Island of Naxos from ferry to Santorini


Since the sea had calmed, we set sail once more, heading for the island of Syros, the capital of the Cyclades district. The modern  main town, Ermoupoli, looks entirely different from most Cyclades towns, but the old town (Ano Syros) seemed more familiar.

Town Hall Square, Ermoupoli, Syros
Town Hall Square, Ermoupoli, Syros with modern sculptures.
 Ano Syros (old town),Island of Syros
Ano Syros (old town),Island of Syros

After Exploring the lovely island of Syros, we headed for our last stop before Athens, the island of Kea, where we found lots of summer home of Athens residents, and some friendly kids on the beach eager to teach us Greek numbers in exchange for learning to say something in English.

Island of Kea, making friends
Island of Kea, making friends

And as the travelogues say, as the sun sinks slowly in the West, we sail off from Kea toward our home port of Athens.

Island of Kea, Vourkari Bay
Island of Kea, Vourkari Bay


This has been my weekly contribution to Travel Photo Thursday, sponsored by Budget Traveler’s Sandbox. Drop by that site to see more photos from around the world.

I’ve written about Greece many times before. Click here for my 3 Best Travel Secrets About Greece.

Now if you want to see Greece as shot by a REAL photographer, check out this site of James Maher. Look for Folegandros and Santorini as well as Athens.

All these photos are my property. Some are not great quality because they are scans from old print photos. Nevertheless, I request that you respect my copyright.

Your turn to talk: Have you ever done a sailboat charter? Bareboat where you sail it yourself? Or do you prefer regular cruises? Let’s talk about getting around on water.

About Vera Marie Badertscher

A freelance writer who loves to travel. When she is not traveling she is reading about travel. When she is not reading or traveling, she is sharing with the readers of A Traveler's Library, or recreating her family's past at Ancestors In Aprons . She has written for Reel Life With Jane, Life is a Trip and other websites. Also co-author of a biography, Quincy Tahoma, The Life and Legacy of a Navajo Artist. Contact Vera Marie by e-mail.

13 thoughts on “Travel Photos: 7 Greek Islands

  1. I went to Greece when I was a teenager and loved it. Spent some time in Athens and on the Isle of Kos. I have always wanted to go back, and your post convinces me I must. My closest thing to a sailboat charter was sailing down the Nile on a Felucca…loved every moment.

    BTS is up and running again. Although, I am still doing some work in the background. Travel Photo Thursday should go ahead as planned this week 🙂

    1. Nancie, glad that Travel Photo Thursday is back on your new improved beautiful site. I’m putting my Travel Thursday post up on Wednesday this week, to coordinate with the Republican convention. Nothing to do with politics, but all about Tampa.

  2. Looks beautiful! I’m just not sure if I could spend that much time in such a little space with that many people 🙂 But as I said… beautiful!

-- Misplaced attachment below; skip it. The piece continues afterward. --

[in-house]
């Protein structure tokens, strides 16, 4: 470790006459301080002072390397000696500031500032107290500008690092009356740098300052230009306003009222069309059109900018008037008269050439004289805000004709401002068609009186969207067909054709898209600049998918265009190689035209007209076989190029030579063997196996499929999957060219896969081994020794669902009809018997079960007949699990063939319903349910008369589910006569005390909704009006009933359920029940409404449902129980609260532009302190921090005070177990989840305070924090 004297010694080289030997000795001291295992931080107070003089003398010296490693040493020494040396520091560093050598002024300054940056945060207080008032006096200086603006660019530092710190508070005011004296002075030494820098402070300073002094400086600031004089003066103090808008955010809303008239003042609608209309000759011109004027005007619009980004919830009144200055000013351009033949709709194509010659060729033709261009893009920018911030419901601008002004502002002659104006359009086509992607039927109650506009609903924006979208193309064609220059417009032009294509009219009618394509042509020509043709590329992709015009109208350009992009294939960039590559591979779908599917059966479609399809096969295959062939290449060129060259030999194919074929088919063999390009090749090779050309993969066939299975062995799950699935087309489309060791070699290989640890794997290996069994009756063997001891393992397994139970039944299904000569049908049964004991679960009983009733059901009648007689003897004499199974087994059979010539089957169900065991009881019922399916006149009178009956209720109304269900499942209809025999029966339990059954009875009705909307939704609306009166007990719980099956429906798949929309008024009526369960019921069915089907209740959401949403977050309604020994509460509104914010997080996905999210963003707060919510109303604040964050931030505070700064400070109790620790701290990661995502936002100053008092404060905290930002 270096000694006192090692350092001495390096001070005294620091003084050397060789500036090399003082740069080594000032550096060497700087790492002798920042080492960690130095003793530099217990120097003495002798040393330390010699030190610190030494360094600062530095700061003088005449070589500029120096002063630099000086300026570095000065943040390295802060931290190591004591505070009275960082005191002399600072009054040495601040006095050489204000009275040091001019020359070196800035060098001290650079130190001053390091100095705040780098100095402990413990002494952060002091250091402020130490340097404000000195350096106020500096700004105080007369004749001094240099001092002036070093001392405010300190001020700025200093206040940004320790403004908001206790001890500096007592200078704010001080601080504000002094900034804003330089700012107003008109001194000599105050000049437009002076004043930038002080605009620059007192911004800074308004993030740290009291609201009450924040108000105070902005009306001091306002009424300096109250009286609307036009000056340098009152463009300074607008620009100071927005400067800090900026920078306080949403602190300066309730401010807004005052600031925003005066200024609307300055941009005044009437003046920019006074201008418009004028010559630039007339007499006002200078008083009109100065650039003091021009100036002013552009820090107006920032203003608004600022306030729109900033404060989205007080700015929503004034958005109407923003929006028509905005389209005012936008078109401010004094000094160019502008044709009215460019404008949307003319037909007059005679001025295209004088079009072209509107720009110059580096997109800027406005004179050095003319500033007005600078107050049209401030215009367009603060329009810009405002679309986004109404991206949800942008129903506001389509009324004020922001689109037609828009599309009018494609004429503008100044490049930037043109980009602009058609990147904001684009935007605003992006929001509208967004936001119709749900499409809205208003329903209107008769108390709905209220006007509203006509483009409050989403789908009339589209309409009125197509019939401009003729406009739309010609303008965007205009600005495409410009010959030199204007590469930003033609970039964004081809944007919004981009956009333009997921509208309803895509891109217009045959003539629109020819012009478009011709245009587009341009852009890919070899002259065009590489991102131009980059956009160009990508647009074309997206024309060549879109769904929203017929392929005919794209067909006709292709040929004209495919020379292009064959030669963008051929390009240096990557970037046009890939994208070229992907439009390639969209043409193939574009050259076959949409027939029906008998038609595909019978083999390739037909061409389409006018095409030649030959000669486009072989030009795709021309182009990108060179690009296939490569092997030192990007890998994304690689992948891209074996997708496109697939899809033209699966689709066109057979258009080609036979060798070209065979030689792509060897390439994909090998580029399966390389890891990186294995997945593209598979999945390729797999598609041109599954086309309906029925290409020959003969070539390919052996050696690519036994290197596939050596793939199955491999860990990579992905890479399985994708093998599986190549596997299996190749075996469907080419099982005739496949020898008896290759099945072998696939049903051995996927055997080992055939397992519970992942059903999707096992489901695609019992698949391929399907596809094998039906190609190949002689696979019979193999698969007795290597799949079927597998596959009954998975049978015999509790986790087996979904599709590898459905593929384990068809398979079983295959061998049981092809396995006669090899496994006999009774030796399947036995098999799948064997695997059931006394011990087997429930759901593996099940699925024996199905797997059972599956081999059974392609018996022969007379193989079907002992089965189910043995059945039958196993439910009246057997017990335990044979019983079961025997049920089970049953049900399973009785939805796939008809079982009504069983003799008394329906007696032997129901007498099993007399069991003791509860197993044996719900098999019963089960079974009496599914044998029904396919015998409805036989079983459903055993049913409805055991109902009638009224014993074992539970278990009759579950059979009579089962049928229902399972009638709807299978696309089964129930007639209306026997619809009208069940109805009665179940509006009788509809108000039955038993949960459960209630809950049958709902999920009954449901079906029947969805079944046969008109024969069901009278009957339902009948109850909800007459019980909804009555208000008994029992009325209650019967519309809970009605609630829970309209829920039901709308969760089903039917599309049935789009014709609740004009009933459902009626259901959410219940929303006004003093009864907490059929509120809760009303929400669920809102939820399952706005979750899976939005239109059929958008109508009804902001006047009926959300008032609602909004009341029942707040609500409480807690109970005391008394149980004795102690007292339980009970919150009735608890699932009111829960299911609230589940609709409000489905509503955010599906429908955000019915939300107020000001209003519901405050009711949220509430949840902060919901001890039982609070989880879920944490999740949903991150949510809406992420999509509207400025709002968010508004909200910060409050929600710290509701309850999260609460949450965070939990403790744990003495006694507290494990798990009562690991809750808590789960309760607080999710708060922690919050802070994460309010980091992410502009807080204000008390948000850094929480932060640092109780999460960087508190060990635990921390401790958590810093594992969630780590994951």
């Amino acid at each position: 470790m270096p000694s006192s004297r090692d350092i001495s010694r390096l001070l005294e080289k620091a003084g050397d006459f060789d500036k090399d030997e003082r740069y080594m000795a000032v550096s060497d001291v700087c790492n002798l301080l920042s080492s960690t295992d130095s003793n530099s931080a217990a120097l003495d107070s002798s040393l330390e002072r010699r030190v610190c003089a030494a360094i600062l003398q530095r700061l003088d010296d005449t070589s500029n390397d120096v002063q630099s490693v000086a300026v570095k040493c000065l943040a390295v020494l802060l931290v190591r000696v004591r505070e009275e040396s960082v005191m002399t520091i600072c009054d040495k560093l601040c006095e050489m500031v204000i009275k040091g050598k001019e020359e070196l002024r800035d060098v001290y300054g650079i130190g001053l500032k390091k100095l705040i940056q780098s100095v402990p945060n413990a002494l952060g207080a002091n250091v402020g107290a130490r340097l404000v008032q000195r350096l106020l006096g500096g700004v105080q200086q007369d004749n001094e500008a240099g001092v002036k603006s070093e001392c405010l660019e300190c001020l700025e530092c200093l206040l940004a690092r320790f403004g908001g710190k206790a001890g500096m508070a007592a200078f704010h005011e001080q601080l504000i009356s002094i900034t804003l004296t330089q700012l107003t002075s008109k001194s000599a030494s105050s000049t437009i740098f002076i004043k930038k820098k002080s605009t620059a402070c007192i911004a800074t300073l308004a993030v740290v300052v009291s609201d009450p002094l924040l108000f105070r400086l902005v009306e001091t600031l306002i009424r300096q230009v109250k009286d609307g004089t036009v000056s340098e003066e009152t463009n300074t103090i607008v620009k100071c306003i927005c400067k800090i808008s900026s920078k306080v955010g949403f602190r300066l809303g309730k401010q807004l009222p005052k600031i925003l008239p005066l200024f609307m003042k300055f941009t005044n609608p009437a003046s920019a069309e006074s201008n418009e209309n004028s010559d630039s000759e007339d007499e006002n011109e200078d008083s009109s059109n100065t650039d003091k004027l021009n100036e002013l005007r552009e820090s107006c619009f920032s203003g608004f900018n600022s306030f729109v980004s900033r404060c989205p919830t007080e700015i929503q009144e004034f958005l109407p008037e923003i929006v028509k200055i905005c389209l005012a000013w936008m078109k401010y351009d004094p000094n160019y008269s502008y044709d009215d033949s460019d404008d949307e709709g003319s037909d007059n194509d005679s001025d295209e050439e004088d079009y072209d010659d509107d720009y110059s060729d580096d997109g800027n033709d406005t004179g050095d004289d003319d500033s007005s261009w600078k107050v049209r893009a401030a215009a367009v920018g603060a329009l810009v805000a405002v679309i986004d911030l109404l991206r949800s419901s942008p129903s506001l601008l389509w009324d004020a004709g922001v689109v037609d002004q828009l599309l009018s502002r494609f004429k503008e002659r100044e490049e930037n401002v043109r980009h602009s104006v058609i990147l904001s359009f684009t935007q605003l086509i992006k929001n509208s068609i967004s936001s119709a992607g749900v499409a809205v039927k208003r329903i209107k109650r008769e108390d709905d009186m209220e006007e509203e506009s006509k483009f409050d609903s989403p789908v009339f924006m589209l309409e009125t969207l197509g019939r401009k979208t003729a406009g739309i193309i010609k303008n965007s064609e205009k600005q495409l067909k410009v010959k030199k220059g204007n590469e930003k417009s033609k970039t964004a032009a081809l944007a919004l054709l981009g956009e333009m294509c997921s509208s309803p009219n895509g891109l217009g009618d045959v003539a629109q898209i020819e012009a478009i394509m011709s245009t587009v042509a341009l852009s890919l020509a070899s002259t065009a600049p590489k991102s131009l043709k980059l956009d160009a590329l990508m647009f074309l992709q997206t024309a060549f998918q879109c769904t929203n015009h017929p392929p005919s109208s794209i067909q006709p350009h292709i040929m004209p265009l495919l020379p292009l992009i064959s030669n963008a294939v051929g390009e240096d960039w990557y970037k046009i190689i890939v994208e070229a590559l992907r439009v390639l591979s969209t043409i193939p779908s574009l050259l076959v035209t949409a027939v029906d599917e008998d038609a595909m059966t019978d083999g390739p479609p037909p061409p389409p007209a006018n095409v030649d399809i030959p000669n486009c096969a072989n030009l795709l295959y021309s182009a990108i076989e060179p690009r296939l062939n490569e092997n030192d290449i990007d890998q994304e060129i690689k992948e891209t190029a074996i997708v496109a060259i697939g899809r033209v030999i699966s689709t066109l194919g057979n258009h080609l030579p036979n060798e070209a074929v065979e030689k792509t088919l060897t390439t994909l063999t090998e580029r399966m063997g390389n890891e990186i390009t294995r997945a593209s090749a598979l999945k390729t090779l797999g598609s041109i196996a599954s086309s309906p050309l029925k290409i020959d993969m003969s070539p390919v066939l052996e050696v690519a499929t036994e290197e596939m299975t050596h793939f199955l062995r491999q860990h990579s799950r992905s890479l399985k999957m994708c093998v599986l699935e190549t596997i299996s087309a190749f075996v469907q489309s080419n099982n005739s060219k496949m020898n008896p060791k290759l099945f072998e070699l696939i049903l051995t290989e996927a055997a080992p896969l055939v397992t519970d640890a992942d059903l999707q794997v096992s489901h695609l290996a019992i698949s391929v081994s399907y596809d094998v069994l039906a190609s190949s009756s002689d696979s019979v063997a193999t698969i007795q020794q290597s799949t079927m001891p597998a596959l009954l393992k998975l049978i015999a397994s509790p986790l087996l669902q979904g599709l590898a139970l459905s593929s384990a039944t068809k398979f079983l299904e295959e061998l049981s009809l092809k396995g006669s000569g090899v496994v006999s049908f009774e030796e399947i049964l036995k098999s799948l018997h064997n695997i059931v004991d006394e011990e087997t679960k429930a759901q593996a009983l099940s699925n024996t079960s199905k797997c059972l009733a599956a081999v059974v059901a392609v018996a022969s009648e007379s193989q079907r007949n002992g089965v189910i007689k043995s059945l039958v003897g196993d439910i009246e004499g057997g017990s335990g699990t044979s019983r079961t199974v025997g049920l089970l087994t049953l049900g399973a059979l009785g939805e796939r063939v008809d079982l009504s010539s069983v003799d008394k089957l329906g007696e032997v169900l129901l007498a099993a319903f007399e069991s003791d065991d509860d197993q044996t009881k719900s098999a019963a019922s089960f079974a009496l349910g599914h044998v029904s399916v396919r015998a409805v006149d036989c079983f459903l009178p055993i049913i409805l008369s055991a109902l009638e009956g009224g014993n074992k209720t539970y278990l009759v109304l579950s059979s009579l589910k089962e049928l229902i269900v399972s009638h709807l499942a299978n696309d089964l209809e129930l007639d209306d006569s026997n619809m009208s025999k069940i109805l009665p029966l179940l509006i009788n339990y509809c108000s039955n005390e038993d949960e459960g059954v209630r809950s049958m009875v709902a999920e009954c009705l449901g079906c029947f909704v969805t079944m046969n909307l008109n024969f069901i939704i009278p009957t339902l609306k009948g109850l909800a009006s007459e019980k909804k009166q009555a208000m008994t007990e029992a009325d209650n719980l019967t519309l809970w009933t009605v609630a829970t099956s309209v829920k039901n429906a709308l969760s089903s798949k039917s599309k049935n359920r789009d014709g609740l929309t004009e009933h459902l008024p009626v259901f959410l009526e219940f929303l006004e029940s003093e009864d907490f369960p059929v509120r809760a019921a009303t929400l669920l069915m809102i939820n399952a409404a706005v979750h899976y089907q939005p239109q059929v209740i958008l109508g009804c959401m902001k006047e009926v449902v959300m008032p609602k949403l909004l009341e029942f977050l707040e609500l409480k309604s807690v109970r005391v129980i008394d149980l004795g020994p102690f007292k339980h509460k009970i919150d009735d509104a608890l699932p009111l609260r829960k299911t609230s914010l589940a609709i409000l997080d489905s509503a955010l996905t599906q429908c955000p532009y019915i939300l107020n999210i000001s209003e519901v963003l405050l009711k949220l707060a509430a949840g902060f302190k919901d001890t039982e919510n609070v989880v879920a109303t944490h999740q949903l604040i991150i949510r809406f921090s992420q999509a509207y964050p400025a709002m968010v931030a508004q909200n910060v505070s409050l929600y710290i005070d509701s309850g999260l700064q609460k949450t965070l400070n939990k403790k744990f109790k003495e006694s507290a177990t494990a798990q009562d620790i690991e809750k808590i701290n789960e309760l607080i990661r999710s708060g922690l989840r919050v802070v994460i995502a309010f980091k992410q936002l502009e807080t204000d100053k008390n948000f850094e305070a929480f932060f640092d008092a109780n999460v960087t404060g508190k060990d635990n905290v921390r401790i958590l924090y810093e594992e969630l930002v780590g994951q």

3. Vera – what an outstanding trip. It sounds like a very harmonious balancing of duties – and what a marvelous way to get together with friends. Cruising into Santorini looks amazing.

    1. Leigh, it is a wonderful get together because with these short sails, you have plenty of time on land to have private time if you wish. You don’t have to feel like part of a herd. And, by the way, although it sounds like “sailing the Greek Islands” is only for the super rich, we found it was no more expensive to rent a sailboat and go this way than to travel by land, or get around the islands by ferry.

  4. What a wonderful adventure to have sailed on the Greek islands. I always see Santorini that it’s nice to see the other equally beautiful islands. I would love to visit any of the Greek islands one of these days.

  5. I’ve been heaps to Greece, but oddly never to the Cyclades. Your photos are so inviting – I’m drawn by the narrow winding streets. And the cats.

  6. Very nice. I’m not a water guy, save for a couple of kayaks we use on a local lake, so I can’t help you much there. But I loved the pictures. Which Prodigy guy are you talking about? AWC person?



  7. Everything about this post is so inviting. The Greek Islands are still high on my list. The Annamarie (or similar boat)looks like a wonderful way to explore the islands and I can totally picture myself sitting at Liotrivi Restaurant in Artemonas.

  8. thanks for sharing your cruise, Vera — the photos are lovely, as are you memories.

    I’ve not done any of the sorts of crusies you aks about, but I have
    been on a working lobster boat
    done quite a bit of canoeing — when I was a kid we lived on a stream which ran between two lakes
    spent time in rowboats, tugboats, and other working boats, and
    just finsished reading On the Water: Discovering America in a Rowboat by Nathaniel Stone.

  9. Okay, to say my heart sings over this post probably sounds a bit dramatic, but you and I share a love of Greek islands and you’ve brought back wonderful memories of our travels there. So you understand, my heart IS singing. A wonderful post~about a wonderful place.